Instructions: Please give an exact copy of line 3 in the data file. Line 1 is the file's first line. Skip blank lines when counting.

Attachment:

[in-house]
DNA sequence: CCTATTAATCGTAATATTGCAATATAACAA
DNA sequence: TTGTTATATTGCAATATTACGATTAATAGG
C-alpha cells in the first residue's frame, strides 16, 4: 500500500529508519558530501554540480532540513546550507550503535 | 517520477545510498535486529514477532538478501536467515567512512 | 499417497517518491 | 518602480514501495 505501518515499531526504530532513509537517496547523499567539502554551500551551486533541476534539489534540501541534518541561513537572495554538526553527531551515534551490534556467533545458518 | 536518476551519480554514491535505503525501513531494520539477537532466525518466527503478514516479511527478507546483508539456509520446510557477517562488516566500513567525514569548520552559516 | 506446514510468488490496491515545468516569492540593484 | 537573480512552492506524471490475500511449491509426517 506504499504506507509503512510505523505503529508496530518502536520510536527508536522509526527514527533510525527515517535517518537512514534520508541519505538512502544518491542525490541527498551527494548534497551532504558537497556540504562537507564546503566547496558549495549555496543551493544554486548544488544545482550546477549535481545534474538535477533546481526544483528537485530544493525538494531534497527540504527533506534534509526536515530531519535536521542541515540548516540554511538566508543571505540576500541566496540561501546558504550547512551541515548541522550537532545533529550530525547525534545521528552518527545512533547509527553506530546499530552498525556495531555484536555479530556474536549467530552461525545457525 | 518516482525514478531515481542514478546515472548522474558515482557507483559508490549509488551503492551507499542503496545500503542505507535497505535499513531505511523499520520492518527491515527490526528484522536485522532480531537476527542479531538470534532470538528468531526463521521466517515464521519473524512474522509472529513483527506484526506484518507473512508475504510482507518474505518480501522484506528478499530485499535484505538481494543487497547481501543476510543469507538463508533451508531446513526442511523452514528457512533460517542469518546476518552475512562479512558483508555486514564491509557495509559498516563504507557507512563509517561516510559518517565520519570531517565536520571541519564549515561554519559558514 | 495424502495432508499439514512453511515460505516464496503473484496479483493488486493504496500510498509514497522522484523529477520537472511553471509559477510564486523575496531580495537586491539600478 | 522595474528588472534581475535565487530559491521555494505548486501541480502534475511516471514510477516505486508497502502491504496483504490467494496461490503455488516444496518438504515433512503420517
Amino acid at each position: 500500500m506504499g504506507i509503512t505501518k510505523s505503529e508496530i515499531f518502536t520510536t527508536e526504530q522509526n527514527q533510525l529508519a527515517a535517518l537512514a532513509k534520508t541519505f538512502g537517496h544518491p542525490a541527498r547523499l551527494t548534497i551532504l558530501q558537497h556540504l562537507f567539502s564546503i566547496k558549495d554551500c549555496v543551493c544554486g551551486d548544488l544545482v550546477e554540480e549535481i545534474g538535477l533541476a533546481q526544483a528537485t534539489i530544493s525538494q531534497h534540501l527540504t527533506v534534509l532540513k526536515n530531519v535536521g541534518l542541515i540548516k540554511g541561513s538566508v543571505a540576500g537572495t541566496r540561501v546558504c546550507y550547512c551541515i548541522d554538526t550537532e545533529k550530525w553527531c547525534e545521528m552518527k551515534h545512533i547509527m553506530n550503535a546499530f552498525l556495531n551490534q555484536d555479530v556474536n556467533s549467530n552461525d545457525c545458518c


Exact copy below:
DNA sequence: TTGTTATATTGCAATATTACGATTAATAGG